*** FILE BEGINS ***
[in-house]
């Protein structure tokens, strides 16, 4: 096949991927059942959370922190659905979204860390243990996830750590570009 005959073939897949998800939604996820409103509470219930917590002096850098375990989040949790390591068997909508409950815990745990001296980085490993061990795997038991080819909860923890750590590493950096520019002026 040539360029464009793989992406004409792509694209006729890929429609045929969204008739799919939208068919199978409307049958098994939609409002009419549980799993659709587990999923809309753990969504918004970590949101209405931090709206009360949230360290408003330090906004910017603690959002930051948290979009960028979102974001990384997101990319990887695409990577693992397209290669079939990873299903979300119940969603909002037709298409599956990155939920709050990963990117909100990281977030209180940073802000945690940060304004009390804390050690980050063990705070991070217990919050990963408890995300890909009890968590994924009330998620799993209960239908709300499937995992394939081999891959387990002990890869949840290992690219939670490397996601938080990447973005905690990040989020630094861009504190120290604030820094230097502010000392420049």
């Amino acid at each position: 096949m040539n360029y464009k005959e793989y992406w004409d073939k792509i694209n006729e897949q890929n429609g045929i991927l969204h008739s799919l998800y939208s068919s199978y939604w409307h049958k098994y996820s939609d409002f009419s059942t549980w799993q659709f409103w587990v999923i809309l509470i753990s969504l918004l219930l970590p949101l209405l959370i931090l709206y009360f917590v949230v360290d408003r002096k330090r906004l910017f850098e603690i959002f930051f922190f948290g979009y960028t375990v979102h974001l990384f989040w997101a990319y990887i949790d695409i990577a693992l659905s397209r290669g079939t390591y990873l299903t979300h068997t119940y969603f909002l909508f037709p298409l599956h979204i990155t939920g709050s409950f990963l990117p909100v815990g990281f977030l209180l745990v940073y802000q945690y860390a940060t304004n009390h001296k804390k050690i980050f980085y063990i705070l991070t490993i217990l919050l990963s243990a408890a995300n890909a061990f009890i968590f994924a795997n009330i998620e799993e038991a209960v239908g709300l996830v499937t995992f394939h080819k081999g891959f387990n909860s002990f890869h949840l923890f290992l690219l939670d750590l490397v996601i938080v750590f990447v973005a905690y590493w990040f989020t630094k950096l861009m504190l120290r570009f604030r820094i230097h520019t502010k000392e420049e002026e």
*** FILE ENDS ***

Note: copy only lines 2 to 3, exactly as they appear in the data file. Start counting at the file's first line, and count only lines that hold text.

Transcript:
């Protein structure tokens, strides 16, 4: 096949991927059942959370922190659905979204860390243990996830750590570009 005959073939897949998800939604996820409103509470219930917590002096850098375990989040949790390591068997909508409950815990745990001296980085490993061990795997038991080819909860923890750590590493950096520019002026 040539360029464009793989992406004409792509694209006729890929429609045929969204008739799919939208068919199978409307049958098994939609409002009419549980799993659709587990999923809309753990969504918004970590949101209405931090709206009360949230360290408003330090906004910017603690959002930051948290979009960028979102974001990384997101990319990887695409990577693992397209290669079939990873299903979300119940969603909002037709298409599956990155939920709050990963990117909100990281977030209180940073802000945690940060304004009390804390050690980050063990705070991070217990919050990963408890995300890909009890968590994924009330998620799993209960239908709300499937995992394939081999891959387990002990890869949840290992690219939670490397996601938080990447973005905690990040989020630094861009504190120290604030820094230097502010000392420049």
């Amino acid at each position: 096949m040539n360029y464009k005959e793989y992406w004409d073939k792509i694209n006729e897949q890929n429609g045929i991927l969204h008739s799919l998800y939208s068919s199978y939604w409307h049958k098994y996820s939609d409002f009419s059942t549980w799993q659709f409103w587990v999923i809309l509470i753990s969504l918004l219930l970590p949101l209405l959370i931090l709206y009360f917590v949230v360290d408003r002096k330090r906004l910017f850098e603690i959002f930051f922190f948290g979009y960028t375990v979102h974001l990384f989040w997101a990319y990887i949790d695409i990577a693992l659905s397209r290669g079939t390591y990873l299903t979300h068997t119940y969603f909002l909508f037709p298409l599956h979204i990155t939920g709050s409950f990963l990117p909100v815990g990281f977030l209180l745990v940073y802000q945690y860390a940060t304004n009390h001296k804390k050690i980050f980085y063990i705070l991070t490993i217990l919050l990963s243990a408890a995300n890909a061990f009890i968590f994924a795997n009330i998620e799993e038991a209960v239908g709300l996830v499937t995992f394939h080819k081999g891959f387990n909860s002990f890869h949840l923890f290992l690219l939670d750590l490397v996601i938080v750590f990447v973005a905690y590493w990040f989020t630094k950096l861009m504190l120290r570009f604030r820094i230097h520019t502010k000392e420049e002026e």